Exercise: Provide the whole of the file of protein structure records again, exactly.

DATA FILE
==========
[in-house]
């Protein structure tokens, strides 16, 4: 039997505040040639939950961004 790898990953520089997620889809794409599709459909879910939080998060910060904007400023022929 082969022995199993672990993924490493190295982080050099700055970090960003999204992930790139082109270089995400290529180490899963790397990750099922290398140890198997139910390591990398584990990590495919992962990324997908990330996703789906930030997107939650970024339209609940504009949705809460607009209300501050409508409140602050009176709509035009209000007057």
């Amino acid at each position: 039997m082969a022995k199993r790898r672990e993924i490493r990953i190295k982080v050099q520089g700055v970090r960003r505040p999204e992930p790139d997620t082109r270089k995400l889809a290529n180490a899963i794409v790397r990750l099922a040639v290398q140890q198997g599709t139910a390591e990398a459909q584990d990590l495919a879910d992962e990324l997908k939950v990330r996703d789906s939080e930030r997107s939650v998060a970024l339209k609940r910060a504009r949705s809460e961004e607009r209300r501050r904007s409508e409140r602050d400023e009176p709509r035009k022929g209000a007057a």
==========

[in-house]
């Protein structure tokens, strides 16, 4: 039997505040040639939950961004 790898990953520089997620889809794409599709459909879910939080998060910060904007400023022929 082969022995199993672990993924490493190295982080050099700055970090960003999204992930790139082109270089995400290529180490899963790397990750099922290398140890198997139910390591990398584990990590495919992962990324997908990330996703789906930030997107939650970024339209609940504009949705809460607009209300501050409508409140602050009176709509035009209000007057």
């Amino acid at each position: 039997m082969a022995k199993r790898r672990e993924i490493r990953i190295k982080v050099q520089g700055v970090r960003r505040p999204e992930p790139d997620t082109r270089k995400l889809a290529n180490a899963i794409v790397r990750l099922a040639v290398q140890q198997g599709t139910a390591e990398a459909q584990d990590l495919a879910d992962e990324l997908k939950v990330r996703d789906s939080e930030r997107s939650v998060a970024l339209k609940r910060a504009r949705s809460e961004e607009r209300r501050r904007s409508e409140r602050d400023e009176p709509r035009k022929g209000a007057a």